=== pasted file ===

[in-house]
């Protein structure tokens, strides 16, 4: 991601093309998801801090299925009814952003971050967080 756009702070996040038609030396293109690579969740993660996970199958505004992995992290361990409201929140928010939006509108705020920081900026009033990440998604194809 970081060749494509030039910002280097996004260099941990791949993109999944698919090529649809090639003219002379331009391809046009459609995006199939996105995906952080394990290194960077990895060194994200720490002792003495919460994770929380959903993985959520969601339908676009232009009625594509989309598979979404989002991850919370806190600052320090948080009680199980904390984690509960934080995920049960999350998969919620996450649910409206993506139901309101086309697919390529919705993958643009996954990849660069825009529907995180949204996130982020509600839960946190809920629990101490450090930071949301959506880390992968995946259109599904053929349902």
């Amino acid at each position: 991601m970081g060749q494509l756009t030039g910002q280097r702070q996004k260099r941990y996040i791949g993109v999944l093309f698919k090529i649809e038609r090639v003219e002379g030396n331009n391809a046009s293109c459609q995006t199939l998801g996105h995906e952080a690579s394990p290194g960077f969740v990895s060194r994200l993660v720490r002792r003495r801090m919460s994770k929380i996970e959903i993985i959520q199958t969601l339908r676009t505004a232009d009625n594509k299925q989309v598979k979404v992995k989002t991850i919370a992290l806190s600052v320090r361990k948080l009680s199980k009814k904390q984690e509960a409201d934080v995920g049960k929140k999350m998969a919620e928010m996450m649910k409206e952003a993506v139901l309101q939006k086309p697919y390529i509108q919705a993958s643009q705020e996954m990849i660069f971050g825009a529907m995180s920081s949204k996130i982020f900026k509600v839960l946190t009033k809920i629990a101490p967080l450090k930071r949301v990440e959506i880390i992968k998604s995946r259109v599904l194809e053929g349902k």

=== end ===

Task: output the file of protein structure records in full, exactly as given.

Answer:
[in-house]
């Protein structure tokens, strides 16, 4: 991601093309998801801090299925009814952003971050967080 756009702070996040038609030396293109690579969740993660996970199958505004992995992290361990409201929140928010939006509108705020920081900026009033990440998604194809 970081060749494509030039910002280097996004260099941990791949993109999944698919090529649809090639003219002379331009391809046009459609995006199939996105995906952080394990290194960077990895060194994200720490002792003495919460994770929380959903993985959520969601339908676009232009009625594509989309598979979404989002991850919370806190600052320090948080009680199980904390984690509960934080995920049960999350998969919620996450649910409206993506139901309101086309697919390529919705993958643009996954990849660069825009529907995180949204996130982020509600839960946190809920629990101490450090930071949301959506880390992968995946259109599904053929349902």
């Amino acid at each position: 991601m970081g060749q494509l756009t030039g910002q280097r702070q996004k260099r941990y996040i791949g993109v999944l093309f698919k090529i649809e038609r090639v003219e002379g030396n331009n391809a046009s293109c459609q995006t199939l998801g996105h995906e952080a690579s394990p290194g960077f969740v990895s060194r994200l993660v720490r002792r003495r801090m919460s994770k929380i996970e959903i993985i959520q199958t969601l339908r676009t505004a232009d009625n594509k299925q989309v598979k979404v992995k989002t991850i919370a992290l806190s600052v320090r361990k948080l009680s199980k009814k904390q984690e509960a409201d934080v995920g049960k929140k999350m998969a919620e928010m996450m649910k409206e952003a993506v139901l309101q939006k086309p697919y390529i509108q919705a993958s643009q705020e996954m990849i660069f971050g825009a529907m995180s920081s949204k996130i982020f900026k509600v839960l946190t009033k809920i629990a101490p967080l450090k930071r949301v990440e959506i880390i992968k998604s995946r259109v599904l194809e053929g349902k």